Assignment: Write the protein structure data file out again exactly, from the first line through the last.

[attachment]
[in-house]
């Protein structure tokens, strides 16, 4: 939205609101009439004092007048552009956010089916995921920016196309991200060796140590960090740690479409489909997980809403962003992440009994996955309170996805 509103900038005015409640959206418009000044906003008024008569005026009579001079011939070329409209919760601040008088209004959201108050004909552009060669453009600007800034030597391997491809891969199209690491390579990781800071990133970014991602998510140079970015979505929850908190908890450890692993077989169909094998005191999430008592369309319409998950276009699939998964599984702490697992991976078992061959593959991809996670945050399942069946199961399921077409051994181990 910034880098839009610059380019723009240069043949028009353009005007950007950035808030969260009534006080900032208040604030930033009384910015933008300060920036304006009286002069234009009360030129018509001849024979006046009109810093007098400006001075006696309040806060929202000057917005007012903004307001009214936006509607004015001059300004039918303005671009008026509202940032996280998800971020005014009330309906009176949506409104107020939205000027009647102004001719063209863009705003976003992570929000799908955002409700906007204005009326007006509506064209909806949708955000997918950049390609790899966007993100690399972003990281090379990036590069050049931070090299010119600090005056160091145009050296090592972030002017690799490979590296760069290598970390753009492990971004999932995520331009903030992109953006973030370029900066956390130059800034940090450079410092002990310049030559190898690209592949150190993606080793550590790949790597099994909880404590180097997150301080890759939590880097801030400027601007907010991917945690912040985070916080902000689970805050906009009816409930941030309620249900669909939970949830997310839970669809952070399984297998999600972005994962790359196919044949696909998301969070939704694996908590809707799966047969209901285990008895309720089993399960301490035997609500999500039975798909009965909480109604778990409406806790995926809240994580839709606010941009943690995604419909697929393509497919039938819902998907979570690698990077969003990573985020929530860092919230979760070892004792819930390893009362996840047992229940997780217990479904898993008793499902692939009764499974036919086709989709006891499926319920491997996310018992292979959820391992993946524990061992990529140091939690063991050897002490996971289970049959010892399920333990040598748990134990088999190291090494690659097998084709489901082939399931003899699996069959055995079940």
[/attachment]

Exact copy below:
[in-house]
């Protein structure tokens, strides 16, 4: 939205609101009439004092007048552009956010089916995921920016196309991200060796140590960090740690479409489909997980809403962003992440009994996955309170996805 509103900038005015409640959206418009000044906003008024008569005026009579001079011939070329409209919760601040008088209004959201108050004909552009060669453009600007800034030597391997491809891969199209690491390579990781800071990133970014991602998510140079970015979505929850908190908890450890692993077989169909094998005191999430008592369309319409998950276009699939998964599984702490697992991976078992061959593959991809996670945050399942069946199961399921077409051994181990 910034880098839009610059380019723009240069043949028009353009005007950007950035808030969260009534006080900032208040604030930033009384910015933008300060920036304006009286002069234009009360030129018509001849024979006046009109810093007098400006001075006696309040806060929202000057917005007012903004307001009214936006509607004015001059300004039918303005671009008026509202940032996280998800971020005014009330309906009176949506409104107020939205000027009647102004001719063209863009705003976003992570929000799908955002409700906007204005009326007006509506064209909806949708955000997918950049390609790899966007993100690399972003990281090379990036590069050049931070090299010119600090005056160091145009050296090592972030002017690799490979590296760069290598970390753009492990971004999932995520331009903030992109953006973030370029900066956390130059800034940090450079410092002990310049030559190898690209592949150190993606080793550590790949790597099994909880404590180097997150301080890759939590880097801030400027601007907010991917945690912040985070916080902000689970805050906009009816409930941030309620249900669909939970949830997310839970669809952070399984297998999600972005994962790359196919044949696909998301969070939704694996908590809707799966047969209901285990008895309720089993399960301490035997609500999500039975798909009965909480109604778990409406806790995926809240994580839709606010941009943690995604419909697929393509497919039938819902998907979570690698990077969003990573985020929530860092919230979760070892004792819930390893009362996840047992229940997780217990479904898993008793499902692939009764499974036919086709989709006891499926319920491997996310018992292979959820391992993946524990061992990529140091939690063991050897002490996971289970049959010892399920333990040598748990134990088999190291090494690659097998084709489901082939399931003899699996069959055995079940």